In other news, Whoopi Goldberg was a wonderful judge but an even better mentor to the girls. She seems to have singlehandedly guided Jackie to a very good performance.

In a different week, her rather touching scene depicting her relationship with her parents would have easily won. While not necessarily a knee-slapper, it felt complete, coherent, and well-delivered.

 

But then this happened and Jackie’s work tended to recede into the background. More on Crystal’s fantastic week in a bit.

 

This was so hard to watch. Heidi is probably the most naturally funny queen in the competition and she has a nearly flawless delivery when she’s just kiki-ing on the fly. But Whoopi nailed the problem here: She knew the characters in her head, but didn’t do the work of introducing them to the audience. It was just a blur of voices and personalities with no real punchline or point. And the drag just wasn’t looking great to us.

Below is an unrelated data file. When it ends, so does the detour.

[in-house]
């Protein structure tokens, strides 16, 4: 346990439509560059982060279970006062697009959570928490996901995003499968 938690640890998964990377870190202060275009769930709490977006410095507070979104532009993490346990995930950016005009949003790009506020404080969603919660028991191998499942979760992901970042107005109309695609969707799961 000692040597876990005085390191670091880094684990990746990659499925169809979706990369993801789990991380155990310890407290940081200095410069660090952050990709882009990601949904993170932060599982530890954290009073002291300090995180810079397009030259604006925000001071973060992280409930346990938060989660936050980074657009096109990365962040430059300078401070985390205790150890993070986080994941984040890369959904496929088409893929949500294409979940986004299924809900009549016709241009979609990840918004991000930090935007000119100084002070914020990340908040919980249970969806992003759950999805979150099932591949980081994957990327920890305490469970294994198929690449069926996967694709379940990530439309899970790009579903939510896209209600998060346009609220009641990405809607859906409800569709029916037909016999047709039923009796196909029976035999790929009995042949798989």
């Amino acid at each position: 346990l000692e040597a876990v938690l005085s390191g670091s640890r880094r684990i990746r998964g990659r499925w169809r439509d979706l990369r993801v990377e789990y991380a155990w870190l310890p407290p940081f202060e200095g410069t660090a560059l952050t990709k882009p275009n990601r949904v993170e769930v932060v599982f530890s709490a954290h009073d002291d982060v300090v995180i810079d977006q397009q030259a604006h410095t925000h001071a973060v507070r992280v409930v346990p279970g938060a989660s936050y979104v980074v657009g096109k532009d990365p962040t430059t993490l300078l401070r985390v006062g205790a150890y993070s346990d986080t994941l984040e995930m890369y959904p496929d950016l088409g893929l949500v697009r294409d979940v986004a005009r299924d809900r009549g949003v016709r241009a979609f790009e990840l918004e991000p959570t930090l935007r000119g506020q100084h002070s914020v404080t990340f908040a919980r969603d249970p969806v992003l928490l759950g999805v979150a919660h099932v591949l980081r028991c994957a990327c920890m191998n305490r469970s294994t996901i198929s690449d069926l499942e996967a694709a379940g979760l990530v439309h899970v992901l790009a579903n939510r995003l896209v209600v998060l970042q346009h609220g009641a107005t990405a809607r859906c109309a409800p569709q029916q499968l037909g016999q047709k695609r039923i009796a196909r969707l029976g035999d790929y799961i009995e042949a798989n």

Gigi does something nearly every week and it can go either way for her: She takes one of her mother’s costumes and tries to devise a character around them, but she’s so visually based it seems like she can’t understand that a character may start with a look, but the work developing one sure doesn’t end there. Like we said, she’s got enough raw talent and instincts that she made her way through the bit in one piece. It wasn’t a disaster, but it’s another example of the wide divide between her amazing lewks skills and her somewhat inconsistent performances.